Floyd C. Thompson’s Wild Ride
Floyd C. Thompson, who threw himself completely into building and promoting Wonderland, tried to do all he could for the sake of publicity. Whether because of a whim or in pursuit of yet another headline, he did something extraordinary.
One of the acts brought in to highlight the first season of Wonderland was Professor Joseph LaRoux and his wife Christina “Tiny” LaRoux and their balloon. LaRoux was really Joseph Kray from upstate New York, and he was no more a “professor” than were any of the other balloon aeronauts who used that title. LaRoux had been many thing in his time — magician, acrobat, wire walker, and “all-around athlete”, but his big act was to go up in a balloon that had no basket, only a trapeze bar suspended from it, and perform trapeze acts high in the air with no net.
He had married each of his wives — Tiny was his third — in a ceremony that included a balloon ascension. For their engagement at Wonderland, they renamed their balloon the “Wonderland”. The act involved Tiny and another woman, local acrobat Amelia Garvin, going up on a balloon fitted with a double trapeze and with two parachutes unfolded, but with the top edge lightly attached near the top of the balloon. The balloon would ascend, tethered to a rope, and when it got to 2,500 feet they ladies would jump from their trapeze seats, the parachutes attached to them, and the parachutes would snap open and let them drift to the ground.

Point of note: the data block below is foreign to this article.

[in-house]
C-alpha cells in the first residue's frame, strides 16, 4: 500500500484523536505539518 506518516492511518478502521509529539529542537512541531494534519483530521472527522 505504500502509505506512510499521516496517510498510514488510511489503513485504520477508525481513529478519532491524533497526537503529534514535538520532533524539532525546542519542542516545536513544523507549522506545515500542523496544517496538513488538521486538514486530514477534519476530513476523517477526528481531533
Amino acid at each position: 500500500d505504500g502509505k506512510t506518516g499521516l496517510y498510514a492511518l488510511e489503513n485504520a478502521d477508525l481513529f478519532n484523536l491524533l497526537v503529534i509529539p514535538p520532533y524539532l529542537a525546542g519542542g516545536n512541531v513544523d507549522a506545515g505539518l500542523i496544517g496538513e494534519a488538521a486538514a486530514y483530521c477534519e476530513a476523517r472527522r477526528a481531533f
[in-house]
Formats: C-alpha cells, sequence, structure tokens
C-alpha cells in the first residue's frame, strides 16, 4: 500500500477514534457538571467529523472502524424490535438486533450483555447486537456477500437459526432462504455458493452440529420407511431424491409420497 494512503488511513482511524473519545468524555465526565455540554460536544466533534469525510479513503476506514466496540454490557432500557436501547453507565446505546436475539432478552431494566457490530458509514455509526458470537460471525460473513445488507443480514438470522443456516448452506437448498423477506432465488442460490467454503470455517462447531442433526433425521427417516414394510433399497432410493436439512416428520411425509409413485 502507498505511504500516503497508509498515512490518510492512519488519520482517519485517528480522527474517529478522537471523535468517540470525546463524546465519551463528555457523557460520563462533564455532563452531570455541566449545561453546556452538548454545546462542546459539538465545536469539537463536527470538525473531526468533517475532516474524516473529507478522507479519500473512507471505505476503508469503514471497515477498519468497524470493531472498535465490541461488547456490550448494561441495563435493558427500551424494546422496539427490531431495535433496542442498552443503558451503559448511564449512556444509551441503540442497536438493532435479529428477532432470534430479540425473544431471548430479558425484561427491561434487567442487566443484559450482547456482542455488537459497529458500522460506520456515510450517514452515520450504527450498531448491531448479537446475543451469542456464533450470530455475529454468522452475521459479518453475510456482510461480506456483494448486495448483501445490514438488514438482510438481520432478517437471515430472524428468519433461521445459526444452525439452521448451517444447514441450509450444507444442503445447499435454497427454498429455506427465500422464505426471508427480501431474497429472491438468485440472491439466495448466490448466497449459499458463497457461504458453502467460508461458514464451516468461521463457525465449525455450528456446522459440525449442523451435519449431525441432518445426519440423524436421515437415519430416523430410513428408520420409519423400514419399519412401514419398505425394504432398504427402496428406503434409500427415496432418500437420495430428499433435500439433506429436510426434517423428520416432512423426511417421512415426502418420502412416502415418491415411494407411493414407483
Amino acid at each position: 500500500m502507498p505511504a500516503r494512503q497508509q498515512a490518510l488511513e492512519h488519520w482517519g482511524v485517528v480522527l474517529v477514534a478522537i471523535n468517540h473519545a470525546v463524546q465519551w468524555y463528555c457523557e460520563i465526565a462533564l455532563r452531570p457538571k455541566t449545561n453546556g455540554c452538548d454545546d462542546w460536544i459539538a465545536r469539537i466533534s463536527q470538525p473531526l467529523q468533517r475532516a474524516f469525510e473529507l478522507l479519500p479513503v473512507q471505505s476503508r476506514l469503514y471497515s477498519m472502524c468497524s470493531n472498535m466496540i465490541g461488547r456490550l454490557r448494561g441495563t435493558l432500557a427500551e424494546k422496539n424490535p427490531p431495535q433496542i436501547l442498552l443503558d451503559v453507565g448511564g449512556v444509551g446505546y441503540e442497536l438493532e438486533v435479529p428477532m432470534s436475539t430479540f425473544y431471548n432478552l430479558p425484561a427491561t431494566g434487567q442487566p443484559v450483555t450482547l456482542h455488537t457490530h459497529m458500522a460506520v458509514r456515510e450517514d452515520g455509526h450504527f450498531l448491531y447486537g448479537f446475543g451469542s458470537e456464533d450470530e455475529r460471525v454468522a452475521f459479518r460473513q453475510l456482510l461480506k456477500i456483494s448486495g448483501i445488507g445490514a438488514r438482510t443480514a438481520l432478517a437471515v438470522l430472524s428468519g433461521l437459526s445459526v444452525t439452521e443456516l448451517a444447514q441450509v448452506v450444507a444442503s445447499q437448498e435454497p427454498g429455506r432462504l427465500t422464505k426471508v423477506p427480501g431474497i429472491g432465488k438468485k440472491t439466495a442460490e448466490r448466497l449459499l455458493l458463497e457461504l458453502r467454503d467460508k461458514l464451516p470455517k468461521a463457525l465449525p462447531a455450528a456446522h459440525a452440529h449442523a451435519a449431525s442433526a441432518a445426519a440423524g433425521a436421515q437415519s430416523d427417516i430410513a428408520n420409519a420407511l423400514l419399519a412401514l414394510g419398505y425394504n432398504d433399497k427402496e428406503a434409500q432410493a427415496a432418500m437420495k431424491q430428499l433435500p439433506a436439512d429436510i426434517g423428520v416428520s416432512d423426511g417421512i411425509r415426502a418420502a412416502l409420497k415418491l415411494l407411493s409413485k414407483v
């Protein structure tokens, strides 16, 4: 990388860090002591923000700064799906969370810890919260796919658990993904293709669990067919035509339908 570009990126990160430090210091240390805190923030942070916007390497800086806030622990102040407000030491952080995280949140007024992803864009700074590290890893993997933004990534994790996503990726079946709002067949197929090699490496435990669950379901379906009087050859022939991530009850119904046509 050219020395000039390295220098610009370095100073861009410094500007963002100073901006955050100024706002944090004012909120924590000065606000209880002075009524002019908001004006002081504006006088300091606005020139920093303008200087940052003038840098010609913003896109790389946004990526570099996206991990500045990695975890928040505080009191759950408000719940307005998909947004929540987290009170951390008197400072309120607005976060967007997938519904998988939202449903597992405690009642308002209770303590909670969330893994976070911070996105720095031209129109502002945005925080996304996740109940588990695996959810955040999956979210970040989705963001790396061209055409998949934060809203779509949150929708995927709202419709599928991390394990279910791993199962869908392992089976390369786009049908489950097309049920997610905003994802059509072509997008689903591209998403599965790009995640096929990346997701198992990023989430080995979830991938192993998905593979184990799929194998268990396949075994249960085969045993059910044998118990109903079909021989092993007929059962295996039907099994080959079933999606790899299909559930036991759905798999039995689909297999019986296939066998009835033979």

At 5 PM on July 25, 1906, Tiny and Amelia were preparing to ascend, when Thompson, apparently acting impulsively, announced that he would take Amelia’s place. The Wonderland Board members who were present objected — Thompson was too important to take such a risk with his life. But Thompson insisted, LaRoux agreed, and Thompson took off his straw hat and replaced it with a cap that would not slip off.
Above — poor-quality photograph showing Thompson getting ready to board the balloon in the space between the Hell Gate ride and the Carousel
After Thompson climbed onto the trapeze his hands were tied in place, something not done with the performers. This probably saved his life.
LaRoux fired off his starter’s pistol, indicating that the balloon was to be sent upwards. It started with an unexpected (to Thompson) jolt that he was jerked from his seat and was left dangling by his hands as the balloon rose.
Thompson was in a bad position. He was too high to let go (even if he could), yet not high enough to jump off and let the parachute carry him down. It had to be at least 2500 feet up in order to give it a chance to fully open and arrest his fall. All he could do was hold on to the trapeze until the rope paid out sufficiently.
The headlines on the front page the next day were dramatic:
(The “dangles by one hand” seems to be hyperbole — no other account says he held on by one hand).
The Boston Post added a drawing that shows the situation. The face of Thompson is superimposed on the sketch — he didn’t have his picture on the side of the balloon.
When the balloon was high enough, LaRoux fired another shot to indicate that Thompson should let go. He didn’t. LaRoux fired another signal shot. Whether because he could not get untied, or he was in fear and panic, Thompson still held on. La Roux fired a third shot, and Thompson finally did release from the trapeze. His parachute opened, and he began drifting down to the ground.
The wind blew him westward, toward the very active Boston and Maine railroad tracks where, at that moment, a train was approaching at high speed.
Thompson tried rocking from side to side to land anywhere but the tracks. That, or a fortuitous gust of wind, got him landing off to one side, missing the train.
A crowd came to get the unfortunate manager, whose arms seemed to be frozen in the “up” position. He was carried in triumph back to the Wonderland hospital, where his arms were massaged until he could put them down again.
The Ryan Scintillator